Disney Cruise Rescues Man Hours After He Fell From Royal Caribbean Ship Off Mexico
A man who fell from a Royal Caribbean cruise ship off the coast of Cozumel, Mexico, was rescued by a Disney cruise ship after passengers spotted him on the water, Mexican authorities say.
“The man was traveling in the Oasis (of the Seas). It was early in the morning. He doesn’t remember how he fell. Fortunately, another cruise, the Disney Magic, saw him,” said Cozumel Port Captain Alfonso Rodríguez.
The lucky man, a 22-year-old U.S. citizen, had been in the water for about five hours during last Thursday’s ordeal, Rodriguez said.
“At 7:31 a.m. a passenger aboard Disney Magic reported a man in the water. The passenger had thrown multiple lifesavers in the water to help him,” said Rodriguez. “They rescued him and gave him medical attention.”
The man was taken to a local hospital and was in good condition before he was flown back to the United States, Rodriguez said.
“This man was reborn. Most people that experience that kind of fall break their neck. It’s like hitting concrete,” he said.
Rescue caught on camera
David Hearn, a Disney Magic passenger, recorded the rescue. In his video, a yellow rescue boat bobs on dark ocean waters, and a man’s head and arms are barely visible above the waves. The man then swims toward the boat and is brought aboard.
“We were in our stateroom. On the speaker system, we heard the crew saying ‘Mister M-O-B, starboard side.’ I got dressed and went up to the upper deck,” Hearn said. M-O-B is the code used for “man overboard.”
When Hearn reached the Magic’s upper deck, the ship’s crew had already lowered the lifeboat.
“It was pretty surreal at first. It’s not something you expect when you go on a nice cruise,” Hearn said. “Our first question was, where did he come from? We thought it was someone that fell off our ship.”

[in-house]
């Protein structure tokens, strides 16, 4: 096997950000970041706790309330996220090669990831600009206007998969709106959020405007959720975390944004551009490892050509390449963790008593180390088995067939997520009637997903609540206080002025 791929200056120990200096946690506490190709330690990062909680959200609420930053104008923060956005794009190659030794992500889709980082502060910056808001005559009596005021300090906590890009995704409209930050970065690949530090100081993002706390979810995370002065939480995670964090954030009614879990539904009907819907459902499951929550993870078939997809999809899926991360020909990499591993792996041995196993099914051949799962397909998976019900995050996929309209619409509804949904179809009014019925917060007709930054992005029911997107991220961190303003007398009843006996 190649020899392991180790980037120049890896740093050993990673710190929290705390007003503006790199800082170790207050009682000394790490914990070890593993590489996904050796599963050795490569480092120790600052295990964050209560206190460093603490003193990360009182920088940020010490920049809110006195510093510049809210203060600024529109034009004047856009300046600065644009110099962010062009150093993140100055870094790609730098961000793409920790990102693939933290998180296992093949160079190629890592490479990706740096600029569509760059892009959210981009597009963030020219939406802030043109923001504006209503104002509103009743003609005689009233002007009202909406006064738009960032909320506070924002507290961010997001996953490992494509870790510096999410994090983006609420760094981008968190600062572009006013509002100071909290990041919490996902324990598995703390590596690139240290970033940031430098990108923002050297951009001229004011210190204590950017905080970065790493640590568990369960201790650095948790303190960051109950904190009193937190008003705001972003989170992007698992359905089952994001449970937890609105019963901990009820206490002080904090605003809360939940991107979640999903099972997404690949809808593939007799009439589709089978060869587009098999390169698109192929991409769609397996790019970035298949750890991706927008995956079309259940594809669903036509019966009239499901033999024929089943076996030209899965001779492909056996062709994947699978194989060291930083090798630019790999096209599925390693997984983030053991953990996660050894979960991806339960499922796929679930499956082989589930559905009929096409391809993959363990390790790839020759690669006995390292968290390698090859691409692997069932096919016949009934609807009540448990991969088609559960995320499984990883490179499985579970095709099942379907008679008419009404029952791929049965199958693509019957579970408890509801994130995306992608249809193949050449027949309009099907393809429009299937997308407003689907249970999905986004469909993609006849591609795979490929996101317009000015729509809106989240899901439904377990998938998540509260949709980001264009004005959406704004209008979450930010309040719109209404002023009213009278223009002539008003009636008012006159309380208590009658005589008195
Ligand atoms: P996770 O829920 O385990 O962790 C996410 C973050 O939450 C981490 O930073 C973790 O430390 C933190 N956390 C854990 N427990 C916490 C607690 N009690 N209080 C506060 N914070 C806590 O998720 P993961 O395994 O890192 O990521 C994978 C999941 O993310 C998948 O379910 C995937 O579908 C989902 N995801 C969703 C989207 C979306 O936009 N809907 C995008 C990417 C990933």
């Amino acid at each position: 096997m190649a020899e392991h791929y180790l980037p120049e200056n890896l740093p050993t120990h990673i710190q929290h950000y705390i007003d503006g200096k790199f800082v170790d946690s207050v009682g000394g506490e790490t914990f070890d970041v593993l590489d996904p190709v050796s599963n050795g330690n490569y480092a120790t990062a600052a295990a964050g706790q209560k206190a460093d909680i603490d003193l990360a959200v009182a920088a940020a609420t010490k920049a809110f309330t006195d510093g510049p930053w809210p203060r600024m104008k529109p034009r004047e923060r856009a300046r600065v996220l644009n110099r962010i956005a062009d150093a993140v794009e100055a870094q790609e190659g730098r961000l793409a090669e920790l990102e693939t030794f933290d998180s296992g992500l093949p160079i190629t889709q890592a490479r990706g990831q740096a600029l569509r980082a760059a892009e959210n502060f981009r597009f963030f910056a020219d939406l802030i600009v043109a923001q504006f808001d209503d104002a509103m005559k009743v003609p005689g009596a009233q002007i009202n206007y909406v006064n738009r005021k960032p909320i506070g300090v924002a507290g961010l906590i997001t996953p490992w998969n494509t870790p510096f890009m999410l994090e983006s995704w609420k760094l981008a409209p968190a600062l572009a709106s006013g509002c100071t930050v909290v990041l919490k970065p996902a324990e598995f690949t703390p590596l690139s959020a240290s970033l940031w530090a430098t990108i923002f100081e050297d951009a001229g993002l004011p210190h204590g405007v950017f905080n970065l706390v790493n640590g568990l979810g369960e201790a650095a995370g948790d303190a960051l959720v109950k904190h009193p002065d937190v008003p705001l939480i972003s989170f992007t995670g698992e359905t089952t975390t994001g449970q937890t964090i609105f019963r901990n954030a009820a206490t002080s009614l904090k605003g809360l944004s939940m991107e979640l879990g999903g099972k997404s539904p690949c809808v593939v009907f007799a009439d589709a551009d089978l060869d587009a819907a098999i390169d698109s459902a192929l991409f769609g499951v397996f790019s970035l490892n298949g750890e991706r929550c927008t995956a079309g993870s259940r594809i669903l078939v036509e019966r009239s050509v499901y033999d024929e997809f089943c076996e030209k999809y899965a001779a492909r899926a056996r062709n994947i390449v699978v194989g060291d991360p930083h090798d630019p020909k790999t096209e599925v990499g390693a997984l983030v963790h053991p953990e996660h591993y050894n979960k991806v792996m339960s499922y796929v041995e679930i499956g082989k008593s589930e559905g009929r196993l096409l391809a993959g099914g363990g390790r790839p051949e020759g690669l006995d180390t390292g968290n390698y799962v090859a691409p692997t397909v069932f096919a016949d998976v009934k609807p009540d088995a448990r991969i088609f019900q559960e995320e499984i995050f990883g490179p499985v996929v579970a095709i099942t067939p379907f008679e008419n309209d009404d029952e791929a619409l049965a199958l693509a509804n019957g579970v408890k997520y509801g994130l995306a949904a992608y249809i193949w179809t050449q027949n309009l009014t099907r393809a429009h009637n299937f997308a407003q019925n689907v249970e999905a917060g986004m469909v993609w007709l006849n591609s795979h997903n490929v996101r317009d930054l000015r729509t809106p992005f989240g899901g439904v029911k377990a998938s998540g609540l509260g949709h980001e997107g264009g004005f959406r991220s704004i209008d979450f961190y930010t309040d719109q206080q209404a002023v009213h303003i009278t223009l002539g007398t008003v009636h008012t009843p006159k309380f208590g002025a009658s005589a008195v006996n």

Hearn said he spoke to the passenger credited with spotting the man in the water.
“His daughter had gotten up, and they had a room with a balcony. She wanted to sit out there, and he went with her,” Hearn recalled. “They heard a noise, and as the ship got closer, they realized it was a man screaming for help. They got on the phone with guest services, and the ship came to a stop.”
Safety at sea?
Royal Caribbean closed-circuit TV video showed the man was alone on the Oasis ship Deck 5 when he went overboard at 6:07 a.m. “There were no other guests or crew around at the time,” said Cynthia Martinez, a Royal Caribbean spokeswoman.
CNN’s request for the video was denied.
Oasis of the Seas is one of the world’s largest ships, with room for more than 8,000 passengers and crew. It had departed from Port Everglades, Florida, on January 3, and Cozumel was the last port of call, Martinez said.
The ship’s safety features include a minimum safety railing of 42 inches and more than 1,200 security cameras.
“For their (passengers’) safety, we recommend that guests not lean over or climb on any railing,” said Martinez.
But Miami-based maritime lawyer Jim Walker says these measures are not enough. Instead, he advocates automatic man overboard detection systems.
“This poor guy was pretty lucky. The real issues is why he fell off the ship and why there is no clear explanation,” Walker said.
Automatic man overboard detection technology uses radar and sensors to establish a perimeter around a ship. A mechanism notifies the crew when a person has fallen overboard. One manufacturer of these systems, Mobtronic, boasted a 95% man overboard detection rate.
The Cruise Vessel Safety and Security Act requires large passenger ships to “integrate technology that can be used for capturing images of passengers or detecting passengers who have fallen overboard, to the extent that such technology is available.”
Unlike this incident, Walker said, the problem with most man overboard cases is that the person is never found and the case goes unsolved.
“There are some people who commit suicide,” he said. “The suicides are easily detected because the person leaves a message or doesn’t bring any luggage onto the ship, or they sell their homes, et cetera. But there are a whole group of cases that don’t fall on the suicide pattern. There are other cases which we suspect are a result of foul play.”